For Mary Stevenson Crye, a beautiful young housewife, life had been wonderful. Loving husband, two delightful children, meaningful existence in a small Southern community. Then it all fell apart: with the sudden, unexpected death of her husband, Stevie must struggle to earn a living as a free-lance writer. When her typewriter - the sole economic support for her surviving family - breaks down, Stevie begins to receive demonic messages through the machine, the prelude to a living nightmare of satanic emissaries, ghouls from beyond the grave, and the revelation of an unrequited curse over the Crye household. For Mary Stevenson Crye, the nightmare is about to begin . . .
This new collection of essays, commissioned from a range of scholars across the world, takes as its theme the reception of Rome's greatest poet in a time of profound cultural change. Amid the rise of Christianity, the changing status of the city of Rome, and the emergence of new governing classes, Vergil remained a bedrock of Roman education and identity. This volume considers the different ways in which Vergil was read, understood and appropriated; by poets, commentators, Church fathers, orators and historians. The introduction outlines the cultural and historical contexts. Twelve chapters dedicated to individual writers or genres, and the contributors make use of a wide range of approaches from contemporary reception theory. An epilogue concludes the volume.
Pringle presents his selections in chronological order and includes a synopsis of the story, a discussion of the author's overall contribution to fantasy literature, critical commentary on the title's significance, and a brief publishing history. An introductory essay tackles the difficulty of defining fantasy, while a "Brief Bibliography" directs readers to other discussions of the genre. By no means a definitive subject guide, this entertaining volume should serve as a solid introduction to the elusive field of imaginative literature.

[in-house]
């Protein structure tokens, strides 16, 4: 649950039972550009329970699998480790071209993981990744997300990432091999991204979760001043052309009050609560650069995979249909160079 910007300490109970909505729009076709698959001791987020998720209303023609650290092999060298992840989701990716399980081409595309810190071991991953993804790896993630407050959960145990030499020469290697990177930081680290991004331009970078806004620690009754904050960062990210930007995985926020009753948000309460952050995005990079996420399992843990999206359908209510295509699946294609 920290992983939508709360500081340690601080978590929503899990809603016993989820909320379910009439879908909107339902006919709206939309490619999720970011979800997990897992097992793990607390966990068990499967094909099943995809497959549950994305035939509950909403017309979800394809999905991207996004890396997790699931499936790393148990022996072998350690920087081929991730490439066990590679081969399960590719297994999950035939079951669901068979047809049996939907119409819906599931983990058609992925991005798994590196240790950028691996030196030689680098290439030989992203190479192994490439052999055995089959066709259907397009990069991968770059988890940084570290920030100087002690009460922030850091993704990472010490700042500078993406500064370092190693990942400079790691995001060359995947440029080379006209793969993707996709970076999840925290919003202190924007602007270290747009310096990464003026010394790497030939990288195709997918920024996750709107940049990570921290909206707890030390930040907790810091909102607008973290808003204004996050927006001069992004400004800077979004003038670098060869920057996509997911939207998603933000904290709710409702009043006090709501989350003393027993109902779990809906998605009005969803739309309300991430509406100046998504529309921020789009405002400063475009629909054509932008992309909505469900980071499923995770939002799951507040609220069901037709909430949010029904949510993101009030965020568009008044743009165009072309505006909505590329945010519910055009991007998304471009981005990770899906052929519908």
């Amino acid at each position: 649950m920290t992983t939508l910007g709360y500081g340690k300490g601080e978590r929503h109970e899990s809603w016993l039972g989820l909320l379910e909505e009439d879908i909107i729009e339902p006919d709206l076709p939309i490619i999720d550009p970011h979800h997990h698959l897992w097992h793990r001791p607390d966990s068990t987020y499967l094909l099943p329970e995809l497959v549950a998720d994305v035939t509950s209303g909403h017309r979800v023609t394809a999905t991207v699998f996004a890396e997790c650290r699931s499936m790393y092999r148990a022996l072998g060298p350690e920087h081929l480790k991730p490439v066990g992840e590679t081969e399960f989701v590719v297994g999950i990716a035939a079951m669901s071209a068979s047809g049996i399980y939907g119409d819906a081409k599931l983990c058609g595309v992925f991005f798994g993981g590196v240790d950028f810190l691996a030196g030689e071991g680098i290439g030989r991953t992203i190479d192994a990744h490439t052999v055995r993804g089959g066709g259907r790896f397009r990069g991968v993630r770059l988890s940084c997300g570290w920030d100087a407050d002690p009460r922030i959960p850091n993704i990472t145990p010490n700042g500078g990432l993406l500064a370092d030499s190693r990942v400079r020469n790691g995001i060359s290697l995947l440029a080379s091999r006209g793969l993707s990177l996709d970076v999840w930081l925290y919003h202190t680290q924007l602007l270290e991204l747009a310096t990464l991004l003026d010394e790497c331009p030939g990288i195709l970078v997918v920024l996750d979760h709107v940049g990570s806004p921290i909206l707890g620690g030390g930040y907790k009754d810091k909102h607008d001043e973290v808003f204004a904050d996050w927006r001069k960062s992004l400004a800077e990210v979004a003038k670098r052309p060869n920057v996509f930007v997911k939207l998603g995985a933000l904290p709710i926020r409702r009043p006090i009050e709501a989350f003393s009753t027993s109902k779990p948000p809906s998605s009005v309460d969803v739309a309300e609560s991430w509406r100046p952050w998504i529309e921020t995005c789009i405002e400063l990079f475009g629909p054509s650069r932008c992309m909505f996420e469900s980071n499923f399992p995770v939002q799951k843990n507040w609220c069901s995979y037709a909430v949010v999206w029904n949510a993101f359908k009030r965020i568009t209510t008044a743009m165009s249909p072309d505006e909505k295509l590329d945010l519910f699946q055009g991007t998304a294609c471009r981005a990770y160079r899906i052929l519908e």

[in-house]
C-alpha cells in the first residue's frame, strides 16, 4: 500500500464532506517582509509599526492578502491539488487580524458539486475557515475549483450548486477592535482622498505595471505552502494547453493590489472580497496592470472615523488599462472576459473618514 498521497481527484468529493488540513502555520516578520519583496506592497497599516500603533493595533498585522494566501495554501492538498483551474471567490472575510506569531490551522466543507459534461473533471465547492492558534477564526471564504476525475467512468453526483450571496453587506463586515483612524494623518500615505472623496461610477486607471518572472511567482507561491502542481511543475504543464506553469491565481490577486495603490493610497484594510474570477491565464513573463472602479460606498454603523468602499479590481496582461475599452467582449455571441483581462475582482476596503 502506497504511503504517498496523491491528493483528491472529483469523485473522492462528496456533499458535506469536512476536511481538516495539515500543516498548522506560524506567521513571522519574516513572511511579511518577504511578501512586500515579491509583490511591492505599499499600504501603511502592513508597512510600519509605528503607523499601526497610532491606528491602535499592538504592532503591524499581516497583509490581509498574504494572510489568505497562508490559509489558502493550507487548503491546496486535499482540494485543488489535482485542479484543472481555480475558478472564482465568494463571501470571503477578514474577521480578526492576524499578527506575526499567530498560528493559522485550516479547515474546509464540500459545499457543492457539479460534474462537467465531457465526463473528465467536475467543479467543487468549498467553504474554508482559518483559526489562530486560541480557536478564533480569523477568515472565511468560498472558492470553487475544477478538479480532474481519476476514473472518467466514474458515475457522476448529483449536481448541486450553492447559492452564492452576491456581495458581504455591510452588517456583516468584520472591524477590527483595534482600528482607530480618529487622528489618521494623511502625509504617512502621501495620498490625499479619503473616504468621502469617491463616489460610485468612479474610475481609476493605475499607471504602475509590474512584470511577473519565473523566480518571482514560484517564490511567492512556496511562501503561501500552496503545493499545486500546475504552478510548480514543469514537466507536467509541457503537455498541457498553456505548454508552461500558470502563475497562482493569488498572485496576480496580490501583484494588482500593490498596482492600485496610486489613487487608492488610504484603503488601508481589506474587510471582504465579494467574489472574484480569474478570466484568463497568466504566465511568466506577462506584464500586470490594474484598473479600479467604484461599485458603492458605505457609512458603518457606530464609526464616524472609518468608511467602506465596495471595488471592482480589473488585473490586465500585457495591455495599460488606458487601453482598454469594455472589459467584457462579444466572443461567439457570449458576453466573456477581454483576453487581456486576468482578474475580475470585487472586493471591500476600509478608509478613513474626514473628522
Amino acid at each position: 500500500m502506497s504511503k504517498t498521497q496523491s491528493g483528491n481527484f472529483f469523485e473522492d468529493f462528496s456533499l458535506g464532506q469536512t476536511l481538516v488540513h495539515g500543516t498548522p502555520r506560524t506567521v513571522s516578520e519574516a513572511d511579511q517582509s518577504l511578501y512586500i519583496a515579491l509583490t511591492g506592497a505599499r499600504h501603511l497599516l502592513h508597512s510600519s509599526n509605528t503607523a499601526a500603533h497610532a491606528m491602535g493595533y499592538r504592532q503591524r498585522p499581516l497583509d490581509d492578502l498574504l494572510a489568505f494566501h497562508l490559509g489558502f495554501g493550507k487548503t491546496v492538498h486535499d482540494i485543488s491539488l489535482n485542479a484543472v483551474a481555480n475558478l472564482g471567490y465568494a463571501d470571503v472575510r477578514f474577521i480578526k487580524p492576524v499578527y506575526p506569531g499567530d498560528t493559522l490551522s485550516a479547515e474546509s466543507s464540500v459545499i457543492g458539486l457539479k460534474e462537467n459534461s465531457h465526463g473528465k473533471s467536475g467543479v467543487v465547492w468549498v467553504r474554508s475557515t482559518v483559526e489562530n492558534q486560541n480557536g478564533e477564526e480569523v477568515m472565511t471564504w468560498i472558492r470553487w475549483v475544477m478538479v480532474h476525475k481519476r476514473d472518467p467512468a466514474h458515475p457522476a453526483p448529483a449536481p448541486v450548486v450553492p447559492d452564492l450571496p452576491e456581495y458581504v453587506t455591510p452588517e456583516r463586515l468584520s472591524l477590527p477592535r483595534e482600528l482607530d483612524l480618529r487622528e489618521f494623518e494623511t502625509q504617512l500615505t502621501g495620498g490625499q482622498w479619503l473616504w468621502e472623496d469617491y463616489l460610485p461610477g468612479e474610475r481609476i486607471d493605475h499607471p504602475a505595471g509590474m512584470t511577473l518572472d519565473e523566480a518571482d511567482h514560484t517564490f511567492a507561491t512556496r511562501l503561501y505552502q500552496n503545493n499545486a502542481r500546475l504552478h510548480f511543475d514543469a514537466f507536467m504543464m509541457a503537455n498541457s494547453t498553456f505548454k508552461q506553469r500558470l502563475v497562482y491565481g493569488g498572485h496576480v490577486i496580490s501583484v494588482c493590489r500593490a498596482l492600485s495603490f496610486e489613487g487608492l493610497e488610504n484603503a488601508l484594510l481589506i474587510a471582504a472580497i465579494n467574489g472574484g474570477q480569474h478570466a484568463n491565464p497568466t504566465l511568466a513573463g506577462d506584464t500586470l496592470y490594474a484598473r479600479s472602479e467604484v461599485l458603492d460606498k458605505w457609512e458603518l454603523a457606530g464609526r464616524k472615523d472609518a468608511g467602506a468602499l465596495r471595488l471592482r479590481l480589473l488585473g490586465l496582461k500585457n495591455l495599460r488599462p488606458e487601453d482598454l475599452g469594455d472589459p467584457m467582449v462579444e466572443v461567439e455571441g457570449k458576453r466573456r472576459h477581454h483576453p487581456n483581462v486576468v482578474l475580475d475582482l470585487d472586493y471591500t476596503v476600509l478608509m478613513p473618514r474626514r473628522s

Since they began appearing in the 1970s, Michael Bishop's science fiction and fantasy stories have been recognized for their polished prose and their depth of thought and feeling. His award-winning fiction includes No Enemy but Time (1982), Unicorn Mountain (1988), Brittle Innings (1994) and the outstanding short story "The Pile" (2008). After the 2017 publication of his collection Other Arms Reach Out to Me, Bishop was inducted into the Georgia Writers' Hall of Fame. Revision and republication of much of Bishop's fiction in recent years have renewed interest in Bishop's explorations of religion, belief and the pursuit of human truth. This book is the first comprehensive study of Michael Bishop's literary body, examining his work in full. Featured are close readings of all his novels and studies of short stories, poetry and essays that Bishop himself identified for special attention.